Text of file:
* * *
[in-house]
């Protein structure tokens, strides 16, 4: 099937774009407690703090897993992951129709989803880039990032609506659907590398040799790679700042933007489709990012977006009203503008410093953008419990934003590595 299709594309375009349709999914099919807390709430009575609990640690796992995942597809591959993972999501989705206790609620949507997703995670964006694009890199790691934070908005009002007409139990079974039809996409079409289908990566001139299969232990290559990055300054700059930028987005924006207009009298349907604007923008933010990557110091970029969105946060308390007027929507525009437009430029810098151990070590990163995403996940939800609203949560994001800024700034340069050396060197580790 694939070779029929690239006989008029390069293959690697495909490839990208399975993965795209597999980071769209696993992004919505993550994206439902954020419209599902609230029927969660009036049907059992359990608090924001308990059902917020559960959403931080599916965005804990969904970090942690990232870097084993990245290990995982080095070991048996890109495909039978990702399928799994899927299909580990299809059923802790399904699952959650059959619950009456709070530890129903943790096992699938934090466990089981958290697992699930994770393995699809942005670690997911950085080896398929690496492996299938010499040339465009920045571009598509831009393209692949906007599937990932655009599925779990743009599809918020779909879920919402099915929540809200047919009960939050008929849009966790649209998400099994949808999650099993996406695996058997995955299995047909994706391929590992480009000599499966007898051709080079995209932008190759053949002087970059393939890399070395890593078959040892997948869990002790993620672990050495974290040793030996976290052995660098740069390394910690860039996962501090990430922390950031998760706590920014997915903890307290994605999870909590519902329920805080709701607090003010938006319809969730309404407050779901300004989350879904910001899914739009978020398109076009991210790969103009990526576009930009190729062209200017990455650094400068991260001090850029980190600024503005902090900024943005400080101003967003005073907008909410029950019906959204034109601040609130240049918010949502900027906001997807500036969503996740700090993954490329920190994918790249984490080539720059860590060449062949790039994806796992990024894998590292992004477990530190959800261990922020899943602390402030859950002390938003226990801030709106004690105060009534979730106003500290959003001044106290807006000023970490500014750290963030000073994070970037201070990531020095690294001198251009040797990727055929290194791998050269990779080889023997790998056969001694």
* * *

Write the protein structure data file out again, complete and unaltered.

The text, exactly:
[in-house]
């Protein structure tokens, strides 16, 4: 099937774009407690703090897993992951129709989803880039990032609506659907590398040799790679700042933007489709990012977006009203503008410093953008419990934003590595 299709594309375009349709999914099919807390709430009575609990640690796992995942597809591959993972999501989705206790609620949507997703995670964006694009890199790691934070908005009002007409139990079974039809996409079409289908990566001139299969232990290559990055300054700059930028987005924006207009009298349907604007923008933010990557110091970029969105946060308390007027929507525009437009430029810098151990070590990163995403996940939800609203949560994001800024700034340069050396060197580790 694939070779029929690239006989008029390069293959690697495909490839990208399975993965795209597999980071769209696993992004919505993550994206439902954020419209599902609230029927969660009036049907059992359990608090924001308990059902917020559960959403931080599916965005804990969904970090942690990232870097084993990245290990995982080095070991048996890109495909039978990702399928799994899927299909580990299809059923802790399904699952959650059959619950009456709070530890129903943790096992699938934090466990089981958290697992699930994770393995699809942005670690997911950085080896398929690496492996299938010499040339465009920045571009598509831009393209692949906007599937990932655009599925779990743009599809918020779909879920919402099915929540809200047919009960939050008929849009966790649209998400099994949808999650099993996406695996058997995955299995047909994706391929590992480009000599499966007898051709080079995209932008190759053949002087970059393939890399070395890593078959040892997948869990002790993620672990050495974290040793030996976290052995660098740069390394910690860039996962501090990430922390950031998760706590920014997915903890307290994605999870909590519902329920805080709701607090003010938006319809969730309404407050779901300004989350879904910001899914739009978020398109076009991210790969103009990526576009930009190729062209200017990455650094400068991260001090850029980190600024503005902090900024943005400080101003967003005073907008909410029950019906959204034109601040609130240049918010949502900027906001997807500036969503996740700090993954490329920190994918790249984490080539720059860590060449062949790039994806796992990024894998590292992004477990530190959800261990922020899943602390402030859950002390938003226990801030709106004690105060009534979730106003500290959003001044106290807006000023970490500014750290963030000073994070970037201070990531020095690294001198251009040797990727055929290194791998050269990779080889023997790998056969001694």